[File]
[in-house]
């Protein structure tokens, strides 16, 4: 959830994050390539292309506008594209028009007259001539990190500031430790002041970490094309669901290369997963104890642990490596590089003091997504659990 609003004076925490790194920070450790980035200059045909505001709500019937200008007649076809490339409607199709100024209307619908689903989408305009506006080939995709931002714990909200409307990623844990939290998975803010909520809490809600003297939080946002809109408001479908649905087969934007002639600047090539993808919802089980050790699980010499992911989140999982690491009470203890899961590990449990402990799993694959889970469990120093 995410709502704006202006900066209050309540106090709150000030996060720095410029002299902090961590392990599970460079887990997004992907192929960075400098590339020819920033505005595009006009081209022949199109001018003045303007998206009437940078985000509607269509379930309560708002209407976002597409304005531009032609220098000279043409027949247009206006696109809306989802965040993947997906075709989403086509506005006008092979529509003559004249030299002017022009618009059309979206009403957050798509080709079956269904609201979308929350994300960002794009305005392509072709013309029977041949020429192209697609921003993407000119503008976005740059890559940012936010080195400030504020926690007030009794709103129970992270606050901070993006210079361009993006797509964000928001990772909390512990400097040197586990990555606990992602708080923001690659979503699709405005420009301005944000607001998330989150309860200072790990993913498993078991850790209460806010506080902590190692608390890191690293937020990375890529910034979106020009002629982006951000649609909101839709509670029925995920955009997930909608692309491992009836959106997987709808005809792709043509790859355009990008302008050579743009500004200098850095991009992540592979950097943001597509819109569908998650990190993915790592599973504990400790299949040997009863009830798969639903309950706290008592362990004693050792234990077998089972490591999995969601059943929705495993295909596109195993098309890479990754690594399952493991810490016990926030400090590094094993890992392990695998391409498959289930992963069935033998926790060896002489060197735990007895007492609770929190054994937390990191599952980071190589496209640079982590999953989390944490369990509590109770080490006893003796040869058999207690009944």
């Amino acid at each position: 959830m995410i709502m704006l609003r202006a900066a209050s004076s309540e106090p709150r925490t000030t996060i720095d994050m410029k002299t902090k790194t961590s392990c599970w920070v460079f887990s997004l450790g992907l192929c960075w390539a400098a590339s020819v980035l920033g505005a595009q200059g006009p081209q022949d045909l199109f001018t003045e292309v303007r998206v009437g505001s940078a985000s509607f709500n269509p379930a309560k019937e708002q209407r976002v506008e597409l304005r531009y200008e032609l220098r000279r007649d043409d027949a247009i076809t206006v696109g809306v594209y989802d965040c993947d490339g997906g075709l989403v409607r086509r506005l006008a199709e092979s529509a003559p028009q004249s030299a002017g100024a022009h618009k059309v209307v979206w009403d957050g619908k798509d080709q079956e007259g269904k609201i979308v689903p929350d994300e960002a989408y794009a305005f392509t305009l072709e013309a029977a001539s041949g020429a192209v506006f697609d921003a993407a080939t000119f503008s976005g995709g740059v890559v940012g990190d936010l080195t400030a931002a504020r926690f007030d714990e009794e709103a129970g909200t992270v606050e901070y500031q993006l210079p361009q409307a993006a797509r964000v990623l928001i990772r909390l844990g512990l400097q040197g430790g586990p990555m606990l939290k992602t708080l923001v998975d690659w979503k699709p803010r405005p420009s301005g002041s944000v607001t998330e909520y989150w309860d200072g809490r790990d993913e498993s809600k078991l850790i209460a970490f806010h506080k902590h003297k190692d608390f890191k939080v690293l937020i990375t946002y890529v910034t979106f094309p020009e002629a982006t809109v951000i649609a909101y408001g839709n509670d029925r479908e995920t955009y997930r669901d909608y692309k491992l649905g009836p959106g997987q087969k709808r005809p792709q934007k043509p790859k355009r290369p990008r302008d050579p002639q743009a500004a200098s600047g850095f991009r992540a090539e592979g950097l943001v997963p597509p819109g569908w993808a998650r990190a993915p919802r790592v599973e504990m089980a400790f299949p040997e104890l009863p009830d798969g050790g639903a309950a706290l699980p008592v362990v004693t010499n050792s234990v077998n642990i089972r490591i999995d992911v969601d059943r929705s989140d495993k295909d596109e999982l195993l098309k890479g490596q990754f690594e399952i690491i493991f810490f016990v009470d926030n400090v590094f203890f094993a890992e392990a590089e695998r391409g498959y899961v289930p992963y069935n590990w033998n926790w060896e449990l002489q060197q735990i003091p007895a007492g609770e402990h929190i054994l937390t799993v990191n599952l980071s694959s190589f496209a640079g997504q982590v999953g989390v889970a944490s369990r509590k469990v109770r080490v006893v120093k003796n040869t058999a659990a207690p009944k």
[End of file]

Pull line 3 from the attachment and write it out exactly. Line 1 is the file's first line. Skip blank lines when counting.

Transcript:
């Amino acid at each position: 959830m995410i709502m704006l609003r202006a900066a209050s004076s309540e106090p709150r925490t000030t996060i720095d994050m410029k002299t902090k790194t961590s392990c599970w920070v460079f887990s997004l450790g992907l192929c960075w390539a400098a590339s020819v980035l920033g505005a595009q200059g006009p081209q022949d045909l199109f001018t003045e292309v303007r998206v009437g505001s940078a985000s509607f709500n269509p379930a309560k019937e708002q209407r976002v506008e597409l304005r531009y200008e032609l220098r000279r007649d043409d027949a247009i076809t206006v696109g809306v594209y989802d965040c993947d490339g997906g075709l989403v409607r086509r506005l006008a199709e092979s529509a003559p028009q004249s030299a002017g100024a022009h618009k059309v209307v979206w009403d957050g619908k798509d080709q079956e007259g269904k609201i979308v689903p929350d994300e960002a989408y794009a305005f392509t305009l072709e013309a029977a001539s041949g020429a192209v506006f697609d921003a993407a080939t000119f503008s976005g995709g740059v890559v940012g990190d936010l080195t400030a931002a504020r926690f007030d714990e009794e709103a129970g909200t992270v606050e901070y500031q993006l210079p361009q409307a993006a797509r964000v990623l928001i990772r909390l844990g512990l400097q040197g430790g586990p990555m606990l939290k992602t708080l923001v998975d690659w979503k699709p803010r405005p420009s301005g002041s944000v607001t998330e909520y989150w309860d200072g809490r790990d993913e498993s809600k078991l850790i209460a970490f806010h506080k902590h003297k190692d608390f890191k939080v690293l937020i990375t946002y890529v910034t979106f094309p020009e002629a982006t809109v951000i649609a909101y408001g839709n509670d029925r479908e995920t955009y997930r669901d909608y692309k491992l649905g009836p959106g997987q087969k709808r005809p792709q934007k043509p790859k355009r290369p990008r302008d050579p002639q743009a500004a200098s600047g850095f991009r992540a090539e592979g950097l943001v997963p597509p819109g569908w993808a998650r990190a993915p919802r790592v599973e504990m089980a400790f299949p040997e104890l009863p009830d798969g050790g639903a309950a706290l699980p008592v362990v004693t010499n050792s234990v077998n642990i089972r490591i999995d992911v969601d059943r929705s989140d495993k295909d596109e999982l195993l098309k890479g490596q990754f690594e399952i690491i493991f810490f016990v009470d926030n400090v590094f203890f094993a890992e392990a590089e695998r391409g498959y899961v289930p992963y069935n590990w033998n926790w060896e449990l002489q060197q735990i003091p007895a007492g609770e402990h929190i054994l937390t799993v990191n599952l980071s694959s190589f496209a640079g997504q982590v999953g989390v889970a944490s369990r509590k469990v109770r080490v006893v120093k003796n040869t058999a659990a207690p009944k």